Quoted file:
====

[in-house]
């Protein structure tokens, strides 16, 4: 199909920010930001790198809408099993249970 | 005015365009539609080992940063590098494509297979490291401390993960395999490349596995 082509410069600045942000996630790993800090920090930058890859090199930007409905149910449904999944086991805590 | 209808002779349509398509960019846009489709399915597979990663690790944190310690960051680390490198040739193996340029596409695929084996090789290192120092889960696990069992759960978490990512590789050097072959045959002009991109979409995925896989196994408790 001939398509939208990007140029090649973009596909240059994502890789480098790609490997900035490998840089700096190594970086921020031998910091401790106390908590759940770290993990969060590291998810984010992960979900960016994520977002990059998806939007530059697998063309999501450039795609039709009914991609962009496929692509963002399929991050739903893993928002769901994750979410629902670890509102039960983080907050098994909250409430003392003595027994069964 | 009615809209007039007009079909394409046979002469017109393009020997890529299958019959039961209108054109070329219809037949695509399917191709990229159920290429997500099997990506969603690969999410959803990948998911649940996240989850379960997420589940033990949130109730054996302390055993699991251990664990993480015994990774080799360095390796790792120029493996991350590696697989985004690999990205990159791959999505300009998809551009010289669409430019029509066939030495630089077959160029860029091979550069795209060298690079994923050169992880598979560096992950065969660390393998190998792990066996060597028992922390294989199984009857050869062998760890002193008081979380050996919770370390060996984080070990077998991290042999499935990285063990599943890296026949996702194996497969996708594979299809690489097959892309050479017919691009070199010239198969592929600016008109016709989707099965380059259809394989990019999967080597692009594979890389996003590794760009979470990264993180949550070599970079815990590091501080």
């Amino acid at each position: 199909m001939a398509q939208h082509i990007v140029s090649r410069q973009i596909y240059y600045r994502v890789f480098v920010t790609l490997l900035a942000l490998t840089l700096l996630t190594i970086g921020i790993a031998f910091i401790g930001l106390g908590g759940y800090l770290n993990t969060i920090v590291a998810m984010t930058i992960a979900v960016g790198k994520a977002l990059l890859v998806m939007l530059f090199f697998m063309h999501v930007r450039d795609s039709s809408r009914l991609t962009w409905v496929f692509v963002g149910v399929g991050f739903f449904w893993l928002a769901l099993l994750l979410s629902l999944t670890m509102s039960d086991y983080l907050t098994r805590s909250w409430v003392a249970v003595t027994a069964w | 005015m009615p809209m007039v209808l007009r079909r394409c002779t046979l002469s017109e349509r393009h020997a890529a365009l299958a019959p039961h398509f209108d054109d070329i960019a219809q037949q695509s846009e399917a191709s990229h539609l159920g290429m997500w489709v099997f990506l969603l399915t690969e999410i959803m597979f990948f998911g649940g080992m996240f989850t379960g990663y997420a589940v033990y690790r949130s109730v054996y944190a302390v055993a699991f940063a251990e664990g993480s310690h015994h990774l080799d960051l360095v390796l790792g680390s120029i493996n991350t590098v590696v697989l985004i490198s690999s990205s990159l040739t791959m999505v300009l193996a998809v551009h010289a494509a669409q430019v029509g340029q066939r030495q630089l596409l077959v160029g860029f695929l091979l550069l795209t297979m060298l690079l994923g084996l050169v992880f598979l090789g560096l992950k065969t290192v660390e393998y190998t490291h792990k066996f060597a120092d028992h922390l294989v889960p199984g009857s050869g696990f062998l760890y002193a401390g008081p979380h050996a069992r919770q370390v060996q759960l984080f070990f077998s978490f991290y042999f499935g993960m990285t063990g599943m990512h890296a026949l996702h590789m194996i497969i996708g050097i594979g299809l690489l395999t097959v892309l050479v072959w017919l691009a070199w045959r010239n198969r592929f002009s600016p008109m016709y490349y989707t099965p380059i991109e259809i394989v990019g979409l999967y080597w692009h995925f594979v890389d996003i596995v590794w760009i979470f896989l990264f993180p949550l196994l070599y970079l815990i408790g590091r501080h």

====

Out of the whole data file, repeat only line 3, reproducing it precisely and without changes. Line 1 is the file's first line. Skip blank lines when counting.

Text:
């Amino acid at each position: 199909m001939a398509q939208h082509i990007v140029s090649r410069q973009i596909y240059y600045r994502v890789f480098v920010t790609l490997l900035a942000l490998t840089l700096l996630t190594i970086g921020i790993a031998f910091i401790g930001l106390g908590g759940y800090l770290n993990t969060i920090v590291a998810m984010t930058i992960a979900v960016g790198k994520a977002l990059l890859v998806m939007l530059f090199f697998m063309h999501v930007r450039d795609s039709s809408r009914l991609t962009w409905v496929f692509v963002g149910v399929g991050f739903f449904w893993l928002a769901l099993l994750l979410s629902l999944t670890m509102s039960d086991y983080l907050t098994r805590s909250w409430v003392a249970v003595t027994a069964w | 005015m009615p809209m007039v209808l007009r079909r394409c002779t046979l002469s017109e349509r393009h020997a890529a365009l299958a019959p039961h398509f209108d054109d070329i960019a219809q037949q695509s846009e399917a191709s990229h539609l159920g290429m997500w489709v099997f990506l969603l399915t690969e999410i959803m597979f990948f998911g649940g080992m996240f989850t379960g990663y997420a589940v033990y690790r949130s109730v054996y944190a302390v055993a699991f940063a251990e664990g993480s310690h015994h990774l080799d960051l360095v390796l790792g680390s120029i493996n991350t590098v590696v697989l985004i490198s690999s990205s990159l040739t791959m999505v300009l193996a998809v551009h010289a494509a669409q430019v029509g340029q066939r030495q630089l596409l077959v160029g860029f695929l091979l550069l795209t297979m060298l690079l994923g084996l050169v992880f598979l090789g560096l992950k065969t290192v660390e393998y190998t490291h792990k066996f060597a120092d028992h922390l294989v889960p199984g009857s050869g696990f062998l760890y002193a401390g008081p979380h050996a069992r919770q370390v060996q759960l984080f070990f077998s978490f991290y042999f499935g993960m990285t063990g599943m990512h890296a026949l996702h590789m194996i497969i996708g050097i594979g299809l690489l395999t097959v892309l050479v072959w017919l691009a070199w045959r010239n198969r592929f002009s600016p008109m016709y490349y989707t099965p380059i991109e259809i394989v990019g979409l999967y080597w692009h995925f594979v890389d996003i596995v590794w760009i979470f896989l990264f993180p949550l196994l070599y970079l815990i408790g590091r501080h």